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Dishwasher Salt in Food?

(19 Posts)
AYankinSpanx Mon 27-Feb-17 23:01:03

Someone narrows eyes forgot to buy salt and I need some. No shops around that I can get to.

I only need a bit and I can't help eyeing up the bag of dishwasher salt. It's only salt, right (according to the bag)? Or is it? It's only going to feed a pair of strong, healthy adults, no kids or babies.

Under-seasoned food or a pinch of dishwasher salt? What do you think?

Moanyoldcow Mon 27-Feb-17 23:04:28

I googled it - it's s no!

Apparently it makes nice body scrub though grin

NannyR Mon 27-Feb-17 23:04:32

I'd go for under seasoned food. I've no idea what dishwasher salt actually is but I wouldn't risk eating it.

AYankinSpanx Mon 27-Feb-17 23:06:21

I did a quick google and couldn't find a convincing pov, but didn't spend long on it I admit grin

Scrowy Mon 27-Feb-17 23:07:42

Have you not got a stock cube or something similar you could use instead?

DoveBlue Mon 27-Feb-17 23:07:59

I wouldn't. Isn't it larger grains for one also likely to not be packaged in sterile environment etc even if there is nothing else in it. As it is not intended as good labelling guidelines will not be as strict meaning something else could be in it! I would chose un-salted food!

DoveBlue Mon 27-Feb-17 23:08:38

*food labelling guideline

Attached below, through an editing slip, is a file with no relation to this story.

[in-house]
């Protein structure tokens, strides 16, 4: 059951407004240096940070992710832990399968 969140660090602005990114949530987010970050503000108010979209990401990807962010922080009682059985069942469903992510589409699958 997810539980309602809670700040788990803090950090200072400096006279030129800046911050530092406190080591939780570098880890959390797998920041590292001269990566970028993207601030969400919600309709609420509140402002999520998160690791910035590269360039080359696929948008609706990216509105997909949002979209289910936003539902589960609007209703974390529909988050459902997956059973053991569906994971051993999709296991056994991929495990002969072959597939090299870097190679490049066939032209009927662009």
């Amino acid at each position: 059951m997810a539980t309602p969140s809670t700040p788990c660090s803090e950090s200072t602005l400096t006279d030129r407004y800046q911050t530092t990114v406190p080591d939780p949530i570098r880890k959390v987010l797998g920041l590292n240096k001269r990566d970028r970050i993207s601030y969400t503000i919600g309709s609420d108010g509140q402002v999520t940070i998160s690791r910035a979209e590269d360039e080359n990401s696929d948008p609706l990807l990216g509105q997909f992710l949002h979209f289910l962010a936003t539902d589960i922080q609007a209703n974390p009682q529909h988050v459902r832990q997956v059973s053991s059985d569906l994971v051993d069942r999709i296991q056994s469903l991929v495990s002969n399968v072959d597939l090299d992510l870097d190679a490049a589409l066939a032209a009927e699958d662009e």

AYankinSpanx Mon 27-Feb-17 23:11:47

Scrowy Good idea, but it's a fish based dish, and only got meat-type stocks. Also not suitable for soy/fish sauce.

tissuesosoft Mon 27-Feb-17 23:16:45

Do you have any soy sauce? Or garlic? Chopped garlic with spring onion works well has an alternative, mixed with a little bit of boiled water

Scrowy Mon 27-Feb-17 23:25:41

Bacon or cheese? Both pretty salty and might work in a fish dish?

TheOnlyLivingBoyinNewCork Mon 27-Feb-17 23:26:20

I don't know about you, but I always have little packets of salt in my hand bag and car I don't go through the drive thru the odd time I'm childfree in the car, no sirree. Any of those?

PyongyangKipperbang Mon 27-Feb-17 23:33:21

Its salt, not oxygen. You are not going to die if you go without just this once.

ThreeFish Mon 27-Feb-17 23:36:22

Erm, no.
Can't say why exactly, but would you put salt that's meant to melt ice on your food? Same idea to me.

AdoraBell Mon 27-Feb-17 23:36:43


Anything else, spices,herbs, black pepper, white pepper, mustard, stock cube, celery salt, Worcestershire sauce.

Practically any savoury condiment, but not cleaning products.

scottishdiem Mon 27-Feb-17 23:37:57

No - there is an anti-caking agent in it as well. Probably not designed to go with fish.

AYankinSpanx Mon 27-Feb-17 23:39:16

Thanks for the suggestions! Well, I've chucked in some chor-eeeth-o grin, a bit of lemon juice and some garlic. It'll do!

AYankinSpanx Mon 27-Feb-17 23:40:34

Adora Celery salt! rummages

Haffiana Mon 27-Feb-17 23:47:23

There is anti-caking agent in table salt, not ever in dishwasher salt. Anti-caking agent would damage the water softener column in the dishwasher.

OP, people eat salts that are pink and grey they have so many impurities in them. They are very fashionable. I had some posh grey salt from France and it was full of grit and sand. It used to leave a scum on my rice...

Dishwasher salt is usually very pure, more so than food grade salt. Personally I don't like pure salt to eat as it is too 'strong' (Maldon fan here!). But you can use it if you wish.

AYankinSpanx Mon 27-Feb-17 23:54:26

Haffiana thanks - that's interesting. I also use Maldon, for the same reason.

I think it's fixed with a touch of celery salt and the addition of some frozen prawns that had a little salt added to the glaze!

Going to eat it now, so thanks all grin

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